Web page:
Republicans propose new state bureaucracy

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At the top of today's hypocrisy watch is a proposed piece of legislation from Sen. David Sanders and Rep. Bruce Westerman. It would create a new bureaucracy to root out Medicaid fraud. It's focused on the recipient end, not the service provider. It is mostly about fingerprinting Medicaid recipients so that they must prove their IDs through a scanner when they seek medical services.

To date, most findings of significant Medicaid fraud are on the provider side — cheating hospitals, cheating drug companies, cheating doctors, unnecessary procedures, drugs used for non-indicated uses, fraudulent billing that sort of thing. But Republicans are sure the real fraud is a poor person seeing a doctor for a sinus infection who isn't duly qualified for the state's sympathy. Expansion of Medicaid to near universal coverage will make a new bureaucracy to install fingerprint scanners and all the other expensive stuff envisioned here even more irrelevant. But never mind that. New indignities for poor, working people and obstacles to public rights and services (be it voting or medical care) is part of the New Republican Order.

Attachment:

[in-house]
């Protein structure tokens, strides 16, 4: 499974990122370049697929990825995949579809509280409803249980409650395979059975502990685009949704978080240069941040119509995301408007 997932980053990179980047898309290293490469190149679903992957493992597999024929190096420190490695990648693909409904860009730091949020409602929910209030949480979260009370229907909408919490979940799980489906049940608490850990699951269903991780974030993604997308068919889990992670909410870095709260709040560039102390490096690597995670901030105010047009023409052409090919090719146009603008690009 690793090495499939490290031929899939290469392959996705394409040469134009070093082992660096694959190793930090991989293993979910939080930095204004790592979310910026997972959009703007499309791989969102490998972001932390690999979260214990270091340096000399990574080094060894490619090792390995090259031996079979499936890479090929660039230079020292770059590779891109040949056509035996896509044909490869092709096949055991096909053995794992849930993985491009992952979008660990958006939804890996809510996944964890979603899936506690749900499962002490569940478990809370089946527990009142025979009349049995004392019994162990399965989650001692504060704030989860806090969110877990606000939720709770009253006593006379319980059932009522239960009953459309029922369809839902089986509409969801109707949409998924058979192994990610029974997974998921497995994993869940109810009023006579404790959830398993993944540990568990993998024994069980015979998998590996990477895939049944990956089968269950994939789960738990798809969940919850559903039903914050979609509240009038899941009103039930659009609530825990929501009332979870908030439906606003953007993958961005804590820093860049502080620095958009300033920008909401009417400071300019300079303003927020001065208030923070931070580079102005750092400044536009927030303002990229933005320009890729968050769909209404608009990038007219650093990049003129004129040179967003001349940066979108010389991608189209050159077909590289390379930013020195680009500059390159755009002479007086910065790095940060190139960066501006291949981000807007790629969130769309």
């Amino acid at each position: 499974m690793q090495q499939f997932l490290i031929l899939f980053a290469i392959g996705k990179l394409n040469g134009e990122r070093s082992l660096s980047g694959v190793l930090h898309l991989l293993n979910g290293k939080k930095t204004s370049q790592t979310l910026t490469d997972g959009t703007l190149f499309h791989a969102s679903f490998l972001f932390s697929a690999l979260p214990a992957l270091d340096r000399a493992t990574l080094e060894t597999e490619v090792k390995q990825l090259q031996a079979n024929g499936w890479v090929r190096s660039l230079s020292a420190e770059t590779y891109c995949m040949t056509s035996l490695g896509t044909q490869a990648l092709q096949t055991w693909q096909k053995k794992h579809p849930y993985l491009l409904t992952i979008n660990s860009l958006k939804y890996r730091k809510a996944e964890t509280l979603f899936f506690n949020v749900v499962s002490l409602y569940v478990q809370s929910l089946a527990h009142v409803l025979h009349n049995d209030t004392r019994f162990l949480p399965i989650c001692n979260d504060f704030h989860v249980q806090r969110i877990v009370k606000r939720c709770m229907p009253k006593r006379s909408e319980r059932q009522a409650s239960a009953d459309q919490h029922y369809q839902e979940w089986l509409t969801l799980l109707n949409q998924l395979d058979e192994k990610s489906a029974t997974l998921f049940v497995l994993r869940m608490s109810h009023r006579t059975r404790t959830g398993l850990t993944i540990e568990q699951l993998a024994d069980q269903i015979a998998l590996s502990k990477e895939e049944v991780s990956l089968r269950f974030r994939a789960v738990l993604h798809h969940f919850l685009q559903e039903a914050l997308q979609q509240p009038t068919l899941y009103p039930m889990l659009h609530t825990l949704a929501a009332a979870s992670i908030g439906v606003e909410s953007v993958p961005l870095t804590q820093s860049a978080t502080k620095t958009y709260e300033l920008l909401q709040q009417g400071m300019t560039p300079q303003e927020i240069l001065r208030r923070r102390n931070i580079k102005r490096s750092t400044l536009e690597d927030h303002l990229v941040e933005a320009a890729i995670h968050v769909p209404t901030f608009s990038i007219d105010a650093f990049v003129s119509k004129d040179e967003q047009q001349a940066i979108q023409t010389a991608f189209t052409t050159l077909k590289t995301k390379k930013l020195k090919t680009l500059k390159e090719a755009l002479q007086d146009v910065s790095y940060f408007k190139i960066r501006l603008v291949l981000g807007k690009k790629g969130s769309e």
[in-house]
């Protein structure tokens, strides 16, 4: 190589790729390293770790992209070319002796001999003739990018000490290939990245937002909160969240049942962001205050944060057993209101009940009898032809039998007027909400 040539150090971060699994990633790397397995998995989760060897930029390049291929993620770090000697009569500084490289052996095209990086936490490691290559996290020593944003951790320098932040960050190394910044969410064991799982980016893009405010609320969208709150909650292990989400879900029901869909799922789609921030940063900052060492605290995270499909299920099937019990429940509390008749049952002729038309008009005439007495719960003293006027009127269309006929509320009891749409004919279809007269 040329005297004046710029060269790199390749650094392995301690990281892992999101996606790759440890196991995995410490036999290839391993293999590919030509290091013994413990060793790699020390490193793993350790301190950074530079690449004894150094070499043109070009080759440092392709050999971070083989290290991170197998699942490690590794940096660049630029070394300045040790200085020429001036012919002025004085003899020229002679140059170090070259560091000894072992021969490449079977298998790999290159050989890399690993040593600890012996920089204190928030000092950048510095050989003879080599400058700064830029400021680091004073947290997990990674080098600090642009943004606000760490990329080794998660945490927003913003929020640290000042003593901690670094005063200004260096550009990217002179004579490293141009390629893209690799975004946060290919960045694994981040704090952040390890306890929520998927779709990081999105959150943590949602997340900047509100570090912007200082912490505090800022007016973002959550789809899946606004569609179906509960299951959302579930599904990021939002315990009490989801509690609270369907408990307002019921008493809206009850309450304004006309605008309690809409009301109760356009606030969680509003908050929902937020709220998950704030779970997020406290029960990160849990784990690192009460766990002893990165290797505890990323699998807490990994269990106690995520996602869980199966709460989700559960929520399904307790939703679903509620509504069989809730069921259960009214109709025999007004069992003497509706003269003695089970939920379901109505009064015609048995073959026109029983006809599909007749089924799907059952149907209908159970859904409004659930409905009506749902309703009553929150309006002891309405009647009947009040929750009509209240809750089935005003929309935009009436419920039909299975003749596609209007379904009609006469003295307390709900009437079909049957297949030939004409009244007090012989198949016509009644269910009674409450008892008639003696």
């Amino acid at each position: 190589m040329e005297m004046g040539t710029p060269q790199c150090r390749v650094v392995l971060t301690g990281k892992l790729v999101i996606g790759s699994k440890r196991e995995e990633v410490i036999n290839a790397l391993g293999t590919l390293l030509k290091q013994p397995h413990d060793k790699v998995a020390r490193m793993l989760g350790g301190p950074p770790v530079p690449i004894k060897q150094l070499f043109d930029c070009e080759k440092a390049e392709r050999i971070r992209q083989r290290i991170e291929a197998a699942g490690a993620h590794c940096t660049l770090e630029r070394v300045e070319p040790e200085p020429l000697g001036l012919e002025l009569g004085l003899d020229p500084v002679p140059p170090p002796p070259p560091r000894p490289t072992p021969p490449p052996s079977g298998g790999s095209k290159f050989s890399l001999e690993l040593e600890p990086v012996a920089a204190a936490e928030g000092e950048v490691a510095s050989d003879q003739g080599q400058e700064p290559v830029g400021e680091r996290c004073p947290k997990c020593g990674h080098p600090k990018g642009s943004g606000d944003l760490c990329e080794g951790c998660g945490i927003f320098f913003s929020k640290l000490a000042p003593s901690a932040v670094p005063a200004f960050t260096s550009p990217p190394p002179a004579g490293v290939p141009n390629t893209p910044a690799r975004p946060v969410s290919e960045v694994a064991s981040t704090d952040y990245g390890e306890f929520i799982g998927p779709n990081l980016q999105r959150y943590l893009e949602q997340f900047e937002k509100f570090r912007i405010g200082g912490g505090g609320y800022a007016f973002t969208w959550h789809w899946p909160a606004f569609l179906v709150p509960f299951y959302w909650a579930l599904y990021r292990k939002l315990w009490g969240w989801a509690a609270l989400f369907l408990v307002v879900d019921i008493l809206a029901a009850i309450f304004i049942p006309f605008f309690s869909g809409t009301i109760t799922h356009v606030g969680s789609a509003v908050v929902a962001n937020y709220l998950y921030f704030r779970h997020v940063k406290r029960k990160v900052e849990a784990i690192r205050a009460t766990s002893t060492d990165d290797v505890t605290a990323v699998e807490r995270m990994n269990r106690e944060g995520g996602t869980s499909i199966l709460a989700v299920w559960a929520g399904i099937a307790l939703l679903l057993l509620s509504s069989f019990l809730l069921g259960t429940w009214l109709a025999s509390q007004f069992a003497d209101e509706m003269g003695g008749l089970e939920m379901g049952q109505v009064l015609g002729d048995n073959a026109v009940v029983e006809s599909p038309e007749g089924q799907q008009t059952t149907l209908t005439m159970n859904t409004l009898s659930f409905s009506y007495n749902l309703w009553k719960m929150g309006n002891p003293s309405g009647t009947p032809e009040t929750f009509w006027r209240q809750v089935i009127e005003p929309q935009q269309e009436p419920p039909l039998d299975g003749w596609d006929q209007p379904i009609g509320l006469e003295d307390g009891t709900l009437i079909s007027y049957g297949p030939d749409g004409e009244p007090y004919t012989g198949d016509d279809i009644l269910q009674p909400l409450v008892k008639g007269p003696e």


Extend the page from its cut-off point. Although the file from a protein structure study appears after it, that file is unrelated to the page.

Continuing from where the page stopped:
You don't suppose Sanders and Westerman know somebody who'd like to sell the state all this newfangled equipment, do you? Or some pals who'll run this new state agency? The state and federal government have existing means to combat fraud, by the way. This effort should begin with some believable demonstration of the need to first target sick people, not the providers where most of the money goes.

UPDATE: This bill smells of ALEC cookie cutter legislation and, sure enough, here's a look at use of the "smart cards" in other states. Barriers to participation. Ineffective in reducing fraud. But will create device sales for somebody and some new jobs for Republican hacks.

AND SPEAKING OF WORKING PEOPLE: A bill to repeal the state prevailing wage bill — which sets a pay standard on state building projects somewhat akin to federal prevailing wage law on federal projects — was defeated on a roll call vote after lengthy debate in the House Public Health Committee. Democrats hold a majority on this committee, if you're wondering how that happened. The bill got eight votes, needing 11.

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